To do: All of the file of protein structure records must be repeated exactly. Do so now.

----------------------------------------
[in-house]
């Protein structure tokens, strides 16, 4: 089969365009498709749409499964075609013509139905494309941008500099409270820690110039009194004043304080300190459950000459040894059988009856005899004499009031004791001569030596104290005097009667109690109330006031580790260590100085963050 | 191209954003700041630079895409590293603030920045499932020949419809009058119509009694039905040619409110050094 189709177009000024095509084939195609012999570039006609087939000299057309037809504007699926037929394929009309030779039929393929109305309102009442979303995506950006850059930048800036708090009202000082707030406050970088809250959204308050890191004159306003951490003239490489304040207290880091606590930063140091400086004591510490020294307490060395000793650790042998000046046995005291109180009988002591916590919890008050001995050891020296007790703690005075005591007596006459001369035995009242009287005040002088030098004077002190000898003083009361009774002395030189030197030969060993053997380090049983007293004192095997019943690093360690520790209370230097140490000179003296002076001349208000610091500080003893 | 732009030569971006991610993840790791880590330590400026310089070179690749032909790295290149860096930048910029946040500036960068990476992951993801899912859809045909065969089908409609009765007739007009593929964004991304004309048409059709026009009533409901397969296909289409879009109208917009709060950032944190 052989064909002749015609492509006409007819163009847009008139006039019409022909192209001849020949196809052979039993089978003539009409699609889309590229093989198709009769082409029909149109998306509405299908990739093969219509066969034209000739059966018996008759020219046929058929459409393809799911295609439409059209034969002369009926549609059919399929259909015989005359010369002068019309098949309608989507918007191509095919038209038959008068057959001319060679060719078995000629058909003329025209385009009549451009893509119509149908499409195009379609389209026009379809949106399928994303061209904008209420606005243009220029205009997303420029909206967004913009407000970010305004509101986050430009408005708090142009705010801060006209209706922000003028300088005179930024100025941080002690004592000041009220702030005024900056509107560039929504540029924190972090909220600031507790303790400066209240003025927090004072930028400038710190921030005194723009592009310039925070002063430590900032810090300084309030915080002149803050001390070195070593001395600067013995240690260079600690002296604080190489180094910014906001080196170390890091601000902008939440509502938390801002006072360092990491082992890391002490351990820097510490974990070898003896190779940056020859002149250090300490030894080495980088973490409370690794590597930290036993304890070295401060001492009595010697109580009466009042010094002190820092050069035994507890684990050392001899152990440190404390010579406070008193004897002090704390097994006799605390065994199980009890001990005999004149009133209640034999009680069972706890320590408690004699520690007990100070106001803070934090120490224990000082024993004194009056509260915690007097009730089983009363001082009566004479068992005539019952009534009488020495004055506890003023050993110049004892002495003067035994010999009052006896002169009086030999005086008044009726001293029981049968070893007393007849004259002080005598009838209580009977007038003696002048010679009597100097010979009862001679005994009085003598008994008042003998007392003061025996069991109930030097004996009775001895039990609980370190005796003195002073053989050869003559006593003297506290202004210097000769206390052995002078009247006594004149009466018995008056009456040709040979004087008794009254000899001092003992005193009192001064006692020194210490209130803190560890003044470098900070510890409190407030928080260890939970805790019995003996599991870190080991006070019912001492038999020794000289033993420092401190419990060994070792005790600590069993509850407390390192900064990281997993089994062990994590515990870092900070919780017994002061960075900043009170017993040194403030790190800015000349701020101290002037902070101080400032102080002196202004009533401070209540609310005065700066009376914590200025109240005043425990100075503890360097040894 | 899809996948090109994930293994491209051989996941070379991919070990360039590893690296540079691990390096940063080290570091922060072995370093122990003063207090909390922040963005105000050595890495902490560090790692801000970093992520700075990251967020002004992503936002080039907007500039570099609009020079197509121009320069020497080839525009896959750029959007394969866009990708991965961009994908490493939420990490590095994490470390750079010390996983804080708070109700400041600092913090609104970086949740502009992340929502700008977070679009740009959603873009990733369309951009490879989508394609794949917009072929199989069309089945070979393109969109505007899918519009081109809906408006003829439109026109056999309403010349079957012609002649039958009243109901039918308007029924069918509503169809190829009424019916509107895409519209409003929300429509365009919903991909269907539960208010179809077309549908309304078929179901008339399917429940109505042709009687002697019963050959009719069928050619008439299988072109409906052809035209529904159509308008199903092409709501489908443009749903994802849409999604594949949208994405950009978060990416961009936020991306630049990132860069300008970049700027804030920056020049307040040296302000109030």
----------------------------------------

[in-house]
């Protein structure tokens, strides 16, 4: 089969365009498709749409499964075609013509139905494309941008500099409270820690110039009194004043304080300190459950000459040894059988009856005899004499009031004791001569030596104290005097009667109690109330006031580790260590100085963050 | 191209954003700041630079895409590293603030920045499932020949419809009058119509009694039905040619409110050094 189709177009000024095509084939195609012999570039006609087939000299057309037809504007699926037929394929009309030779039929393929109305309102009442979303995506950006850059930048800036708090009202000082707030406050970088809250959204308050890191004159306003951490003239490489304040207290880091606590930063140091400086004591510490020294307490060395000793650790042998000046046995005291109180009988002591916590919890008050001995050891020296007790703690005075005591007596006459001369035995009242009287005040002088030098004077002190000898003083009361009774002395030189030197030969060993053997380090049983007293004192095997019943690093360690520790209370230097140490000179003296002076001349208000610091500080003893 | 732009030569971006991610993840790791880590330590400026310089070179690749032909790295290149860096930048910029946040500036960068990476992951993801899912859809045909065969089908409609009765007739007009593929964004991304004309048409059709026009009533409901397969296909289409879009109208917009709060950032944190 052989064909002749015609492509006409007819163009847009008139006039019409022909192209001849020949196809052979039993089978003539009409699609889309590229093989198709009769082409029909149109998306509405299908990739093969219509066969034209000739059966018996008759020219046929058929459409393809799911295609439409059209034969002369009926549609059919399929259909015989005359010369002068019309098949309608989507918007191509095919038209038959008068057959001319060679060719078995000629058909003329025209385009009549451009893509119509149908499409195009379609389209026009379809949106399928994303061209904008209420606005243009220029205009997303420029909206967004913009407000970010305004509101986050430009408005708090142009705010801060006209209706922000003028300088005179930024100025941080002690004592000041009220702030005024900056509107560039929504540029924190972090909220600031507790303790400066209240003025927090004072930028400038710190921030005194723009592009310039925070002063430590900032810090300084309030915080002149803050001390070195070593001395600067013995240690260079600690002296604080190489180094910014906001080196170390890091601000902008939440509502938390801002006072360092990491082992890391002490351990820097510490974990070898003896190779940056020859002149250090300490030894080495980088973490409370690794590597930290036993304890070295401060001492009595010697109580009466009042010094002190820092050069035994507890684990050392001899152990440190404390010579406070008193004897002090704390097994006799605390065994199980009890001990005999004149009133209640034999009680069972706890320590408690004699520690007990100070106001803070934090120490224990000082024993004194009056509260915690007097009730089983009363001082009566004479068992005539019952009534009488020495004055506890003023050993110049004892002495003067035994010999009052006896002169009086030999005086008044009726001293029981049968070893007393007849004259002080005598009838209580009977007038003696002048010679009597100097010979009862001679005994009085003598008994008042003998007392003061025996069991109930030097004996009775001895039990609980370190005796003195002073053989050869003559006593003297506290202004210097000769206390052995002078009247006594004149009466018995008056009456040709040979004087008794009254000899001092003992005193009192001064006692020194210490209130803190560890003044470098900070510890409190407030928080260890939970805790019995003996599991870190080991006070019912001492038999020794000289033993420092401190419990060994070792005790600590069993509850407390390192900064990281997993089994062990994590515990870092900070919780017994002061960075900043009170017993040194403030790190800015000349701020101290002037902070101080400032102080002196202004009533401070209540609310005065700066009376914590200025109240005043425990100075503890360097040894 | 899809996948090109994930293994491209051989996941070379991919070990360039590893690296540079691990390096940063080290570091922060072995370093122990003063207090909390922040963005105000050595890495902490560090790692801000970093992520700075990251967020002004992503936002080039907007500039570099609009020079197509121009320069020497080839525009896959750029959007394969866009990708991965961009994908490493939420990490590095994490470390750079010390996983804080708070109700400041600092913090609104970086949740502009992340929502700008977070679009740009959603873009990733369309951009490879989508394609794949917009072929199989069309089945070979393109969109505007899918519009081109809906408006003829439109026109056999309403010349079957012609002649039958009243109901039918308007029924069918509503169809190829009424019916509107895409519209409003929300429509365009919903991909269907539960208010179809077309549908309304078929179901008339399917429940109505042709009687002697019963050959009719069928050619008439299988072109409906052809035209529904159509308008199903092409709501489908443009749903994802849409999604594949949208994405950009978060990416961009936020991306630049990132860069300008970049700027804030920056020049307040040296302000109030």